The effectiveness and cost-effectiveness of cochlear implants for severe to profound deafness in children and adults: a systematic review and economic model
Summary of clinical effectiveness The systematic search produced 1581 abstracts/titles, from which 1436 items were excluded. The evaluation of the 145 papers retrieved left 33 papers in the clinical effectiveness review. These studies, only two of which were RCTs, used 62 different outcome measures.
The effects of cochlear implantation on spe... [J Am Geriatr Soc. 2011] - PubMed - NCBI
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NICE guidance on long-term sickness and incapacity
Division of Primary Care, University of Liverpool, Liverpool Centre for Public Health Excellence, National Institute for Health and Clinical Excellence (NICE), London Centre for Public Health Excellence, NICE, Manchester Institute for Employment Studies, Brighton Department of Geography, deputy director,Wolfson Research Institute, University of Durham, Stockton-on-Tees General Practice Faculty of Health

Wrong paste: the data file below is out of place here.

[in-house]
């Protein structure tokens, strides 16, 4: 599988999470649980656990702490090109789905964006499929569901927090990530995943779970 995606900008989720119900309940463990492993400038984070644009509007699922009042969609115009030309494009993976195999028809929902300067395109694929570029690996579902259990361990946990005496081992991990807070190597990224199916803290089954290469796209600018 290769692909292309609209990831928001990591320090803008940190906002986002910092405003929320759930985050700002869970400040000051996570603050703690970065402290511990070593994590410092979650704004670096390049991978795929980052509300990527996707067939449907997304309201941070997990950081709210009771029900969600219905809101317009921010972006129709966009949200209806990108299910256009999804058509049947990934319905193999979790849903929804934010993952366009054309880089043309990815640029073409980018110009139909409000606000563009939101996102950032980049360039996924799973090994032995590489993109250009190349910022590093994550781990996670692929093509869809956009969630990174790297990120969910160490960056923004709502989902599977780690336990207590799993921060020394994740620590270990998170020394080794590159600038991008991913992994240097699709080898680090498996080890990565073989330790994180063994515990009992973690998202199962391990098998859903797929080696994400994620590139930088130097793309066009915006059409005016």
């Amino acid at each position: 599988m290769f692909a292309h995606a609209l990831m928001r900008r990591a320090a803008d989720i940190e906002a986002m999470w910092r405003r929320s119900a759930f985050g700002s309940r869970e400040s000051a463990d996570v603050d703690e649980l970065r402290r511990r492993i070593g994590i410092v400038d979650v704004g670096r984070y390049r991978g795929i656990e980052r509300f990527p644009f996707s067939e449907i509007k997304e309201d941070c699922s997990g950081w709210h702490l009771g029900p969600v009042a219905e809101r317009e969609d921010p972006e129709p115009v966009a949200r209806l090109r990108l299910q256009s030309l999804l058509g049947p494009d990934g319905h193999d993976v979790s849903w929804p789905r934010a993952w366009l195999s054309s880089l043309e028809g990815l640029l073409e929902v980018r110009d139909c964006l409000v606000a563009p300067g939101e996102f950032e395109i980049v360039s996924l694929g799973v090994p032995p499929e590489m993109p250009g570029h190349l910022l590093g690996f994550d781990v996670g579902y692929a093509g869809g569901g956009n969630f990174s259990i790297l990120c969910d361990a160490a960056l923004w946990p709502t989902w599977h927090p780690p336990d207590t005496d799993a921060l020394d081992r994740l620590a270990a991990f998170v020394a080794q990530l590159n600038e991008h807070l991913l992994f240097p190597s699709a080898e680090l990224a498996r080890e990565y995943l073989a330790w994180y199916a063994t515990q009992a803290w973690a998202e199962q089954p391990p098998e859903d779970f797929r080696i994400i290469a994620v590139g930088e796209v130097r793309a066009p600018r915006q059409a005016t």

OBJECTIVES: To investigate whether it is clinically effective and cost-effective to provide (i) a unilateral cochlear implant for severely to profoundly deaf people (using or not using hearing aids), and (ii) a bilateral cochlear implant for severely to profoundly deaf people with a single cochlear implant (unilateral or unilateral plus hearing aid).